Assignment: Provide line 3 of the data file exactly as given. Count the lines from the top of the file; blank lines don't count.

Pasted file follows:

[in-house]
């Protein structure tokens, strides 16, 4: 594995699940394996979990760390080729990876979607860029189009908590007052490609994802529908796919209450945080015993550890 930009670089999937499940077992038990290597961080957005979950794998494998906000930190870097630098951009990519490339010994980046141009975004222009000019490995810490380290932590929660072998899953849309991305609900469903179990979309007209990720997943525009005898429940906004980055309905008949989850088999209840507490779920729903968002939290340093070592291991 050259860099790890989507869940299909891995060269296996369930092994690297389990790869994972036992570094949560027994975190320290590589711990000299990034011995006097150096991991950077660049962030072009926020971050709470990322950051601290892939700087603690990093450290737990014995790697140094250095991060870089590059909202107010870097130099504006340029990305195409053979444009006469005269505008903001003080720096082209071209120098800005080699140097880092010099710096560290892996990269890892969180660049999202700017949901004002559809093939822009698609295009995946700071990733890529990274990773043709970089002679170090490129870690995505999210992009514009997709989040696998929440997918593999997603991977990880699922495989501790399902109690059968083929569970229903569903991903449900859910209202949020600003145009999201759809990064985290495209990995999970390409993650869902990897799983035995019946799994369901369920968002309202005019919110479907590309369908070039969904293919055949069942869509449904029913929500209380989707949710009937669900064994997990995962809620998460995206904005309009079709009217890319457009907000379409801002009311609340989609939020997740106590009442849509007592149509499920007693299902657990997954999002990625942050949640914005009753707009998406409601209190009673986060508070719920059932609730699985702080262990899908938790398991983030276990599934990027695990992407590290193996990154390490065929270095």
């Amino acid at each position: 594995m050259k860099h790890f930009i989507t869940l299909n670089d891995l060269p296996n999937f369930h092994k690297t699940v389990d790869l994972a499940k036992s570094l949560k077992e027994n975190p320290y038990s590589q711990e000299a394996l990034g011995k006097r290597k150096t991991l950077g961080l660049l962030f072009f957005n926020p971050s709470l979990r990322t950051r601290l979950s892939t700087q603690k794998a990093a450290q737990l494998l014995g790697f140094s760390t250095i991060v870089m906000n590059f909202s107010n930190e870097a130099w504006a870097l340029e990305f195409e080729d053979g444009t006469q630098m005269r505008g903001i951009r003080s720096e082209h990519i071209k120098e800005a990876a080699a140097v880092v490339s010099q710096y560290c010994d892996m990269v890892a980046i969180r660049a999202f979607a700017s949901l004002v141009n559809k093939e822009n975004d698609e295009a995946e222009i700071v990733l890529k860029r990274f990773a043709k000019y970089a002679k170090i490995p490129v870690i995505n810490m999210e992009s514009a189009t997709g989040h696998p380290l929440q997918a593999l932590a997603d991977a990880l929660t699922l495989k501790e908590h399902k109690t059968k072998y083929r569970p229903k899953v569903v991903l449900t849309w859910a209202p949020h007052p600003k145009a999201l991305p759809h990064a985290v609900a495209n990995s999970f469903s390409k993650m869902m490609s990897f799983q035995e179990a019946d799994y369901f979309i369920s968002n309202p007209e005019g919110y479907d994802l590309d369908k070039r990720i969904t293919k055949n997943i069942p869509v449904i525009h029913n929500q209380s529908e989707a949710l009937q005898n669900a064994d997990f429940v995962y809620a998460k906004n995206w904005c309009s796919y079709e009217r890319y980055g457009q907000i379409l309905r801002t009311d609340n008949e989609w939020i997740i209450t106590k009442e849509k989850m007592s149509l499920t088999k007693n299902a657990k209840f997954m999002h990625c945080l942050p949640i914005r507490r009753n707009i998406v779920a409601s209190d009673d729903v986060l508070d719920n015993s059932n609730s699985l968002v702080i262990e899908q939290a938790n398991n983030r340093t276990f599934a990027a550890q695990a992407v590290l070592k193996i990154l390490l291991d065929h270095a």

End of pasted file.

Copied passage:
């Amino acid at each position: 594995m050259k860099h790890f930009i989507t869940l299909n670089d891995l060269p296996n999937f369930h092994k690297t699940v389990d790869l994972a499940k036992s570094l949560k077992e027994n975190p320290y038990s590589q711990e000299a394996l990034g011995k006097r290597k150096t991991l950077g961080l660049l962030f072009f957005n926020p971050s709470l979990r990322t950051r601290l979950s892939t700087q603690k794998a990093a450290q737990l494998l014995g790697f140094s760390t250095i991060v870089m906000n590059f909202s107010n930190e870097a130099w504006a870097l340029e990305f195409e080729d053979g444009t006469q630098m005269r505008g903001i951009r003080s720096e082209h990519i071209k120098e800005a990876a080699a140097v880092v490339s010099q710096y560290c010994d892996m990269v890892a980046i969180r660049a999202f979607a700017s949901l004002v141009n559809k093939e822009n975004d698609e295009a995946e222009i700071v990733l890529k860029r990274f990773a043709k000019y970089a002679k170090i490995p490129v870690i995505n810490m999210e992009s514009a189009t997709g989040h696998p380290l929440q997918a593999l932590a997603d991977a990880l929660t699922l495989k501790e908590h399902k109690t059968k072998y083929r569970p229903k899953v569903v991903l449900t849309w859910a209202p949020h007052p600003k145009a999201l991305p759809h990064a985290v609900a495209n990995s999970f469903s390409k993650m869902m490609s990897f799983q035995e179990a019946d799994y369901f979309i369920s968002n309202p007209e005019g919110y479907d994802l590309d369908k070039r990720i969904t293919k055949n997943i069942p869509v449904i525009h029913n929500q209380s529908e989707a949710l009937q005898n669900a064994d997990f429940v995962y809620a998460k906004n995206w904005c309009s796919y079709e009217r890319y980055g457009q907000i379409l309905r801002t009311d609340n008949e989609w939020i997740i209450t106590k009442e849509k989850m007592s149509l499920t088999k007693n299902a657990k209840f997954m999002h990625c945080l942050p949640i914005r507490r009753n707009i998406v779920a409601s209190d009673d729903v986060l508070d719920n015993s059932n609730s699985l968002v702080i262990e899908q939290a938790n398991n983030r340093t276990f599934a990027a550890q695990a992407v590290l070592k193996i990154l390490l291991d065929h270095a």